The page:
Judge-directed talks, patient-centeredness save millions in malpractice payments

As nationwide healthcare costs continue to rise, the industry is trying various ways to cut expenses associated with malpractice. For instance, New York's medically trained judges review and rule on medical liability cases within the legal framework, reports American Medical News. Thanks to the judge-directed negotiations and other risk management initiatives, the New York City Health and Hospitals Corp. (HHC) has saved $66 million in malpractice payments.

The average cost per medical liability case also dropped from $567,000 per case in 2003 to $428,000 in 2010. And since 2002, about 95 percent of HHC malpractice cases ended in settlements, which are often lower than jury awards.

In addition to saving costs, the strategy saves time. A medical liability case usually takes three years to resolve, whereas judge-led negotiations wrap up in about nine months, notes amednews.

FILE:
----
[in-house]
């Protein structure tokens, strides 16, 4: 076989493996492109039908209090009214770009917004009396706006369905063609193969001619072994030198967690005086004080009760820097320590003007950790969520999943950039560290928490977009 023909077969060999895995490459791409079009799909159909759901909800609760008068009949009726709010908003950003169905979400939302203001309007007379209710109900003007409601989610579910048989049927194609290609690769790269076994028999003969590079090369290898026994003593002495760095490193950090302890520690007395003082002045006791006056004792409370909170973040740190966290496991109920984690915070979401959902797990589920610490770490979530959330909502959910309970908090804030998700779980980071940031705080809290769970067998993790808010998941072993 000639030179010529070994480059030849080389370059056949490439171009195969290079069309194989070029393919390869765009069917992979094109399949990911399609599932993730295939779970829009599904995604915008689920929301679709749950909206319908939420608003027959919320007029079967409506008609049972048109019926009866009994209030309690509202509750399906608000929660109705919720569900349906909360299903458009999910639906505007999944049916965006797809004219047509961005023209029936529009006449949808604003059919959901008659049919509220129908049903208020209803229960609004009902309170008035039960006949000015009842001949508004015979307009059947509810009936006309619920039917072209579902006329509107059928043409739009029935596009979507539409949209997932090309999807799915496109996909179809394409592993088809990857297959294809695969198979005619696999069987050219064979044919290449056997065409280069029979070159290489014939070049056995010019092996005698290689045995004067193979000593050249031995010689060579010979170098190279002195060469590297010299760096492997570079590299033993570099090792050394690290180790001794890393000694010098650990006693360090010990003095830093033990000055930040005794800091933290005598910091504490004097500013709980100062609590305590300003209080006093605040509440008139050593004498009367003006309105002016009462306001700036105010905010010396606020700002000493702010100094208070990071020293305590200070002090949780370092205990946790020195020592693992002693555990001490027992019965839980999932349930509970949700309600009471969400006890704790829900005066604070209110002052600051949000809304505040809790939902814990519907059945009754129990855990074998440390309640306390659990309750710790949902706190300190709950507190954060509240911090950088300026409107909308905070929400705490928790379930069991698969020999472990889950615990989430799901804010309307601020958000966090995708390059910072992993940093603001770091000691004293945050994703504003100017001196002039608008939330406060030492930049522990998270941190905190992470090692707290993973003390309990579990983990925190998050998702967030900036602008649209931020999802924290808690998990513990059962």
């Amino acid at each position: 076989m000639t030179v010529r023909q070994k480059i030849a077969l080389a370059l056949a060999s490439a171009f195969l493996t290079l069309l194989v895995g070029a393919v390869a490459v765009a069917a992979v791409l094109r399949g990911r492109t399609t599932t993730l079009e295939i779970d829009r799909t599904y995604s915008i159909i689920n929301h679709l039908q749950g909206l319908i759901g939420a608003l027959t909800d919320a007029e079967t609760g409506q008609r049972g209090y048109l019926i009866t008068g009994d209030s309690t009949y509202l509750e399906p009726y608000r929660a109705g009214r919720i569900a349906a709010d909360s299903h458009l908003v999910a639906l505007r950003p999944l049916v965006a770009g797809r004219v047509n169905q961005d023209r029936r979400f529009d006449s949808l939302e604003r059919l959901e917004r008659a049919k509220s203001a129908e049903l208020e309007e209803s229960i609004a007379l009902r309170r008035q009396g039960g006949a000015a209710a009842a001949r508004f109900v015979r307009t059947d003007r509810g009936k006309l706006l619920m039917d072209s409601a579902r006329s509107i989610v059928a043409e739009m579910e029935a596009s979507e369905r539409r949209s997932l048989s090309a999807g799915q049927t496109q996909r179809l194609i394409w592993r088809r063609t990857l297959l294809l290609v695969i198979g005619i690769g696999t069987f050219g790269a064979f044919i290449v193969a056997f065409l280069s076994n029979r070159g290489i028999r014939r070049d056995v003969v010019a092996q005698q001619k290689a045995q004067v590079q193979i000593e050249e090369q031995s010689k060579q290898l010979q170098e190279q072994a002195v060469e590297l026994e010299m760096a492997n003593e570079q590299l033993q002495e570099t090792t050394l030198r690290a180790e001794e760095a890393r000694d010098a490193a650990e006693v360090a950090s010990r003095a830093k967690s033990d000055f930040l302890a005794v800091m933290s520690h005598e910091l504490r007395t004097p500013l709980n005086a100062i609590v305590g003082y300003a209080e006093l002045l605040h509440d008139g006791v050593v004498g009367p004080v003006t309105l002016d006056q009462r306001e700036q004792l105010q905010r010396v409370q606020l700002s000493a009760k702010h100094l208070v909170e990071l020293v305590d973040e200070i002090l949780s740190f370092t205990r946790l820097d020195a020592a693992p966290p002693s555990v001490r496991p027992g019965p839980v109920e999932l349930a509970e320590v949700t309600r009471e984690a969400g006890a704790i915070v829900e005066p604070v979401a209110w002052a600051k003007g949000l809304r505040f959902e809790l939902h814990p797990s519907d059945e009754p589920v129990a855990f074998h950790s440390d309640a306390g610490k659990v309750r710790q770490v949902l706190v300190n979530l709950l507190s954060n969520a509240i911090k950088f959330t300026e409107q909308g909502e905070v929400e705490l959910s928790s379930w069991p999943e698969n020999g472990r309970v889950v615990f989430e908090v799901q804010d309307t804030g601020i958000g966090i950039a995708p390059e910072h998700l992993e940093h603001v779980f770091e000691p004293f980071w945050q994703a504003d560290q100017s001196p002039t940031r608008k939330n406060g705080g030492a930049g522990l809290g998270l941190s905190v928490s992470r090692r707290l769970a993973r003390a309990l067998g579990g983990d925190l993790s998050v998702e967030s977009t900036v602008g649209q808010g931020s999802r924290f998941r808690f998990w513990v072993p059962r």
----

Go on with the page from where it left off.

Meanwhile, Stanford University's hospitals and clinics have taken a more transparent and patient-centered approach to cutting back on malpractice-related costs, saving more than $3 million annually with quick investigations and patient apologies/compensation, according to another amednews article today.

Under the program, the hospitals and clinics review adverse events within 90 days, providing no legal action has been taken. If the error is deemed preventable, the organization contacts the family, offers an apology, and discusses compensation, according to an Institute for Healthcare Improvement white paper released this month.

Hospitals should develop a clinical crisis management plan or risk losing trust and healing, while gaining the probability of lawsuits and challenges by the media, notes the whitepaper.

Between 1990 and 2002, 5,691 medical malpractice payments were made in the United States due to anesthesia-related malpractice, with an average payout of $338,190 per claim.

For more information:
- read the American Medical News article judge-led negotiation and quick investigations  
- check out the whitepaper